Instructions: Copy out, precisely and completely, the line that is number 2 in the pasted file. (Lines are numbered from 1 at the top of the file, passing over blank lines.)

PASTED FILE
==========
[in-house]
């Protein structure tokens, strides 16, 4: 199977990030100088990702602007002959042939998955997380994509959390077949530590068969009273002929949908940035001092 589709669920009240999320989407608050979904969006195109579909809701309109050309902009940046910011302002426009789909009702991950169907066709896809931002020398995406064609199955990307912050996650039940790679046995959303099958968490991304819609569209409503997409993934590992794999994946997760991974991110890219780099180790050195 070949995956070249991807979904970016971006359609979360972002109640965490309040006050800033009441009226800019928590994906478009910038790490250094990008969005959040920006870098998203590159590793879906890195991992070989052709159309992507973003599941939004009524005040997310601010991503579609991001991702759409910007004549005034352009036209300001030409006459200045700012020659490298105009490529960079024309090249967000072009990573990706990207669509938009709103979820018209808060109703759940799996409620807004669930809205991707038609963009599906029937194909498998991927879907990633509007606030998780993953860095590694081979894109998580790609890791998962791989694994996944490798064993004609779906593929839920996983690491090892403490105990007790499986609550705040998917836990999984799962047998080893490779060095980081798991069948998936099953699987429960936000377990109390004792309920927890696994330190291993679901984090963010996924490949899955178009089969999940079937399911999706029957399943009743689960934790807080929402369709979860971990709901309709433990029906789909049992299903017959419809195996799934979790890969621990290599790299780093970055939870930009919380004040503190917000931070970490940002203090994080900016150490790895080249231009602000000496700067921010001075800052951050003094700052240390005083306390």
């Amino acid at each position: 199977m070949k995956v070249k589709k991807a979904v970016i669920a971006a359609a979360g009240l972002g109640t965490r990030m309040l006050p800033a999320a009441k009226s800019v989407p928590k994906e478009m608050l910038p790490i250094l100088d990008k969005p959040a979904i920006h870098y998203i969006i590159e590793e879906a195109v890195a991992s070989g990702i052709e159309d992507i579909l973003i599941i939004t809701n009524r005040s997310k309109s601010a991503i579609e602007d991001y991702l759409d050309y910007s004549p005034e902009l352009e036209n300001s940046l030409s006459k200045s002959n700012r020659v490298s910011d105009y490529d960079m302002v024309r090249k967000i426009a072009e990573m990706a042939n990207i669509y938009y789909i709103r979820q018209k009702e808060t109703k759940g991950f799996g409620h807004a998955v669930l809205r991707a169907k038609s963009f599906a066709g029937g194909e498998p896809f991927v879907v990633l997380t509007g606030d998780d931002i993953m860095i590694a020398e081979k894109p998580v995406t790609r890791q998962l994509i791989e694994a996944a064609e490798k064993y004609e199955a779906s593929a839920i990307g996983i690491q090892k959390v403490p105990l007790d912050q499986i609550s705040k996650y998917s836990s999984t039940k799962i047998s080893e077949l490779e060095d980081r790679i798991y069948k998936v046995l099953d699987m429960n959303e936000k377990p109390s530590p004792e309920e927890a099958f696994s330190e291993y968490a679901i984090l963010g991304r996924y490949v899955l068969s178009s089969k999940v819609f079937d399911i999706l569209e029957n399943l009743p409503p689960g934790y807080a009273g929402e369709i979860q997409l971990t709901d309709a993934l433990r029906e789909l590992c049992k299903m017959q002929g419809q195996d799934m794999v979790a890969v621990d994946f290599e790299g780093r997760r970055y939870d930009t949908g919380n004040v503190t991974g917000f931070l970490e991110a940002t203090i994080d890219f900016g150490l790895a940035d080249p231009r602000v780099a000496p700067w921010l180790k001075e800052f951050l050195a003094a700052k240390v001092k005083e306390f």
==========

């Protein structure tokens, strides 16, 4: 199977990030100088990702602007002959042939998955997380994509959390077949530590068969009273002929949908940035001092 589709669920009240999320989407608050979904969006195109579909809701309109050309902009940046910011302002426009789909009702991950169907066709896809931002020398995406064609199955990307912050996650039940790679046995959303099958968490991304819609569209409503997409993934590992794999994946997760991974991110890219780099180790050195 070949995956070249991807979904970016971006359609979360972002109640965490309040006050800033009441009226800019928590994906478009910038790490250094990008969005959040920006870098998203590159590793879906890195991992070989052709159309992507973003599941939004009524005040997310601010991503579609991001991702759409910007004549005034352009036209300001030409006459200045700012020659490298105009490529960079024309090249967000072009990573990706990207669509938009709103979820018209808060109703759940799996409620807004669930809205991707038609963009599906029937194909498998991927879907990633509007606030998780993953860095590694081979894109998580790609890791998962791989694994996944490798064993004609779906593929839920996983690491090892403490105990007790499986609550705040998917836990999984799962047998080893490779060095980081798991069948998936099953699987429960936000377990109390004792309920927890696994330190291993679901984090963010996924490949899955178009089969999940079937399911999706029957399943009743689960934790807080929402369709979860971990709901309709433990029906789909049992299903017959419809195996799934979790890969621990290599790299780093970055939870930009919380004040503190917000931070970490940002203090994080900016150490790895080249231009602000000496700067921010001075800052951050003094700052240390005083306390």